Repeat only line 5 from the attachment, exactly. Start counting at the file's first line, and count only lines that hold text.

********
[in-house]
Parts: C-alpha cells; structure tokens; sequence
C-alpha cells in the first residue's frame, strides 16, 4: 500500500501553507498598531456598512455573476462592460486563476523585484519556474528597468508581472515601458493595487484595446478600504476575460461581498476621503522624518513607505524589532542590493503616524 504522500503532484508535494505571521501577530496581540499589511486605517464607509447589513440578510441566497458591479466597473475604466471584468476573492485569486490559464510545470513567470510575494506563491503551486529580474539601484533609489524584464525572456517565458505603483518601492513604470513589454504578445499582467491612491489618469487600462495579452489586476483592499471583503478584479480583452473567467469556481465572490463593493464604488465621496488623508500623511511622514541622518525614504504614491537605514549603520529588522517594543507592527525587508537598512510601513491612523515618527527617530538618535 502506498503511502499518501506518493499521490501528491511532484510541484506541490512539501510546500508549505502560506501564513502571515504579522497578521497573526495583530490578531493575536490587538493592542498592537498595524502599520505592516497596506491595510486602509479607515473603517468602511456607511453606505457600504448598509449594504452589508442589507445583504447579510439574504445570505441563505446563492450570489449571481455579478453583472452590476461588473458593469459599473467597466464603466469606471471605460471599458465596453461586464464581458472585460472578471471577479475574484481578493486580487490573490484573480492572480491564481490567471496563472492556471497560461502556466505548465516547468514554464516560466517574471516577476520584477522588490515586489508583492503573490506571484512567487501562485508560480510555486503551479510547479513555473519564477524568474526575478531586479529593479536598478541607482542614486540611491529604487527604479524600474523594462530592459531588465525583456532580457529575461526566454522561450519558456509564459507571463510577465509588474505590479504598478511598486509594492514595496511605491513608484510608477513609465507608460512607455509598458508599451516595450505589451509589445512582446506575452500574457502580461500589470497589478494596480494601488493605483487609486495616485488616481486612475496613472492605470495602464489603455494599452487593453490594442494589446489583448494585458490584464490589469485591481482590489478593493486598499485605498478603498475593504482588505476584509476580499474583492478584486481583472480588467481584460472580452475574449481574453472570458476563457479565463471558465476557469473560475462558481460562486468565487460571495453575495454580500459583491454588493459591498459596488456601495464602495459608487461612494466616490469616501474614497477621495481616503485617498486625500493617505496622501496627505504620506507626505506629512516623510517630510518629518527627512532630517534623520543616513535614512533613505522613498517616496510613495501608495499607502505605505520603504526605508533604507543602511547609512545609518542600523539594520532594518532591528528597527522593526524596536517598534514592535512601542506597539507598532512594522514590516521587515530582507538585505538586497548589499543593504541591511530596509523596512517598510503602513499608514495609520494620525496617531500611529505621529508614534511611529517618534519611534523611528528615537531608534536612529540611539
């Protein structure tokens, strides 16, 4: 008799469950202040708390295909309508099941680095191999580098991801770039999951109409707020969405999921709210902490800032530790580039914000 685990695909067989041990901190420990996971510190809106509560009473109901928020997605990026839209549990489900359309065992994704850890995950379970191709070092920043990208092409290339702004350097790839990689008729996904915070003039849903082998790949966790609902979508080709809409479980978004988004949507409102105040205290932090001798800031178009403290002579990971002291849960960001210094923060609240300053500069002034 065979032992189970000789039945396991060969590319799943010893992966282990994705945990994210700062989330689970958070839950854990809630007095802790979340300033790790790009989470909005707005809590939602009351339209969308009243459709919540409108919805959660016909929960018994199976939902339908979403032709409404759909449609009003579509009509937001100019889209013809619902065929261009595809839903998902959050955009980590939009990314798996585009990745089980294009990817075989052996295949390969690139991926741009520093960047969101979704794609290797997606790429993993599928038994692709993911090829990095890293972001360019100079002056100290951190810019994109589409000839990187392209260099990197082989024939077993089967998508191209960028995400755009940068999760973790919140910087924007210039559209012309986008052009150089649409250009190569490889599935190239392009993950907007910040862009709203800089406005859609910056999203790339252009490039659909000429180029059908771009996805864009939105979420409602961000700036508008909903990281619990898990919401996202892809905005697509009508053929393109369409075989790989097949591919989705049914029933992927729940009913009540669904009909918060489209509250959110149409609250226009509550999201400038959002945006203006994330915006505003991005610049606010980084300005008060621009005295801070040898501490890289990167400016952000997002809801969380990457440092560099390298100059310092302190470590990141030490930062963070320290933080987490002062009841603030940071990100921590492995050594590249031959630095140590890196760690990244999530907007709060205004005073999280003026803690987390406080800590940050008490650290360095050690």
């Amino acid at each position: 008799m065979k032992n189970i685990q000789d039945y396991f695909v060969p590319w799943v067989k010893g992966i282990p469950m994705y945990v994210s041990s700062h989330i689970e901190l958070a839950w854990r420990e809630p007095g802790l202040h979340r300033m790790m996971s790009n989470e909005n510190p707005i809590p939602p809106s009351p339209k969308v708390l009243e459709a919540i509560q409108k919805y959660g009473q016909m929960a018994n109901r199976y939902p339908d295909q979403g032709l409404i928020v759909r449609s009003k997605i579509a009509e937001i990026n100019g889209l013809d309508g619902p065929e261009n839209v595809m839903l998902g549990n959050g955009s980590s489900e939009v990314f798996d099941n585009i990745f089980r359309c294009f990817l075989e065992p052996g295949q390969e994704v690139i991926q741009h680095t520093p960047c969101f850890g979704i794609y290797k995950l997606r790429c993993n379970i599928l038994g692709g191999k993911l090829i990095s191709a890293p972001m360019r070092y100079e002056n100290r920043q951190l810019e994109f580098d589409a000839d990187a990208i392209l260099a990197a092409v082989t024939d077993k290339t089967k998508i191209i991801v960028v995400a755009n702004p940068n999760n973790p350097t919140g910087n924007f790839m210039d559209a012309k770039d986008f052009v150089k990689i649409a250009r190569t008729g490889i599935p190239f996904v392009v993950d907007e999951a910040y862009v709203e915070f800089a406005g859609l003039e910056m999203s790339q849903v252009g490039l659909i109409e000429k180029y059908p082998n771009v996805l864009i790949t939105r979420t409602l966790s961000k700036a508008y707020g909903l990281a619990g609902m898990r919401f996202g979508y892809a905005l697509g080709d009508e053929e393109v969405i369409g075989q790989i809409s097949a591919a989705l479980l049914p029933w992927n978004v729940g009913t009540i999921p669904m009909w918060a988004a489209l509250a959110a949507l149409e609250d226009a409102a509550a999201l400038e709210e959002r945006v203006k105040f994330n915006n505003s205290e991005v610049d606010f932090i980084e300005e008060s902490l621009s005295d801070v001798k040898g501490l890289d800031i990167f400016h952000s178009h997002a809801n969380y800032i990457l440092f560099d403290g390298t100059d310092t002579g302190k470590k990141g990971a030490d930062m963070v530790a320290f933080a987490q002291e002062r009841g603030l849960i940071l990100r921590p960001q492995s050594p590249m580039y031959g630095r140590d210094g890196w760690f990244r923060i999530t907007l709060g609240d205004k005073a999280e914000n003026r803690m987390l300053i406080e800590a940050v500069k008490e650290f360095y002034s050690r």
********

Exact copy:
């Amino acid at each position: 008799m065979k032992n189970i685990q000789d039945y396991f695909v060969p590319w799943v067989k010893g992966i282990p469950m994705y945990v994210s041990s700062h989330i689970e901190l958070a839950w854990r420990e809630p007095g802790l202040h979340r300033m790790m996971s790009n989470e909005n510190p707005i809590p939602p809106s009351p339209k969308v708390l009243e459709a919540i509560q409108k919805y959660g009473q016909m929960a018994n109901r199976y939902p339908d295909q979403g032709l409404i928020v759909r449609s009003k997605i579509a009509e937001i990026n100019g889209l013809d309508g619902p065929e261009n839209v595809m839903l998902g549990n959050g955009s980590s489900e939009v990314f798996d099941n585009i990745f089980r359309c294009f990817l075989e065992p052996g295949q390969e994704v690139i991926q741009h680095t520093p960047c969101f850890g979704i794609y290797k995950l997606r790429c993993n379970i599928l038994g692709g191999k993911l090829i990095s191709a890293p972001m360019r070092y100079e002056n100290r920043q951190l810019e994109f580098d589409a000839d990187a990208i392209l260099a990197a092409v082989t024939d077993k290339t089967k998508i191209i991801v960028v995400a755009n702004p940068n999760n973790p350097t919140g910087n924007f790839m210039d559209a012309k770039d986008f052009v150089k990689i649409a250009r190569t008729g490889i599935p190239f996904v392009v993950d907007e999951a910040y862009v709203e915070f800089a406005g859609l003039e910056m999203s790339q849903v252009g490039l659909i109409e000429k180029y059908p082998n771009v996805l864009i790949t939105r979420t409602l966790s961000k700036a508008y707020g909903l990281a619990g609902m898990r919401f996202g979508y892809a905005l697509g080709d009508e053929e393109v969405i369409g075989q790989i809409s097949a591919a989705l479980l049914p029933w992927n978004v729940g009913t009540i999921p669904m009909w918060a988004a489209l509250a959110a949507l149409e609250d226009a409102a509550a999201l400038e709210e959002r945006v203006k105040f994330n915006n505003s205290e991005v610049d606010f932090i980084e300005e008060s902490l621009s005295d801070v001798k040898g501490l890289d800031i990167f400016h952000s178009h997002a809801n969380y800032i990457l440092f560099d403290g390298t100059d310092t002579g302190k470590k990141g990971a030490d930062m963070v530790a320290f933080a987490q002291e002062r009841g603030l849960i940071l990100r921590p960001q492995s050594p590249m580039y031959g630095r140590d210094g890196w760690f990244r923060i999530t907007l709060g609240d205004k005073a999280e914000n003026r803690m987390l300053i406080e800590a940050v500069k008490e650290f360095y002034s050690r």